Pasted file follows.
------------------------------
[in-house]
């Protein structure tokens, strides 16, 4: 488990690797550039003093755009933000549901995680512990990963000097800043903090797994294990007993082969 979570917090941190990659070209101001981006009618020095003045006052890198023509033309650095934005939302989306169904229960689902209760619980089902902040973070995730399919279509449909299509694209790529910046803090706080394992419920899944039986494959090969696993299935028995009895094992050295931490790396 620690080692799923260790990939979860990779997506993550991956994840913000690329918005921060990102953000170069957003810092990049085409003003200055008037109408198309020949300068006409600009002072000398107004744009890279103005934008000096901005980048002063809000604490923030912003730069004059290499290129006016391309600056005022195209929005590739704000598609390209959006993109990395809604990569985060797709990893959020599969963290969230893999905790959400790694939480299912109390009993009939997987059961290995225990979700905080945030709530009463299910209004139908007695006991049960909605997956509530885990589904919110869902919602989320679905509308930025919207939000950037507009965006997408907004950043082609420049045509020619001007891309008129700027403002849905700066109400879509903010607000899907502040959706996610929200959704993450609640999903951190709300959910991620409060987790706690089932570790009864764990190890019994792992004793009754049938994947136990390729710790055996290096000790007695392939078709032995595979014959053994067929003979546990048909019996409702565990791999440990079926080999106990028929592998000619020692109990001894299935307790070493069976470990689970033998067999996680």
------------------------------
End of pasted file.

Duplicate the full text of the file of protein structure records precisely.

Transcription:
[in-house]
């Protein structure tokens, strides 16, 4: 488990690797550039003093755009933000549901995680512990990963000097800043903090797994294990007993082969 979570917090941190990659070209101001981006009618020095003045006052890198023509033309650095934005939302989306169904229960689902209760619980089902902040973070995730399919279509449909299509694209790529910046803090706080394992419920899944039986494959090969696993299935028995009895094992050295931490790396 620690080692799923260790990939979860990779997506993550991956994840913000690329918005921060990102953000170069957003810092990049085409003003200055008037109408198309020949300068006409600009002072000398107004744009890279103005934008000096901005980048002063809000604490923030912003730069004059290499290129006016391309600056005022195209929005590739704000598609390209959006993109990395809604990569985060797709990893959020599969963290969230893999905790959400790694939480299912109390009993009939997987059961290995225990979700905080945030709530009463299910209004139908007695006991049960909605997956509530885990589904919110869902919602989320679905509308930025919207939000950037507009965006997408907004950043082609420049045509020619001007891309008129700027403002849905700066109400879509903010607000899907502040959706996610929200959704993450609640999903951190709300959910991620409060987790706690089932570790009864764990190890019994792992004793009754049938994947136990390729710790055996290096000790007695392939078709032995595979014959053994067929003979546990048909019996409702565990791999440990079926080999106990028929592998000619020692109990001894299935307790070493069976470990689970033998067999996680």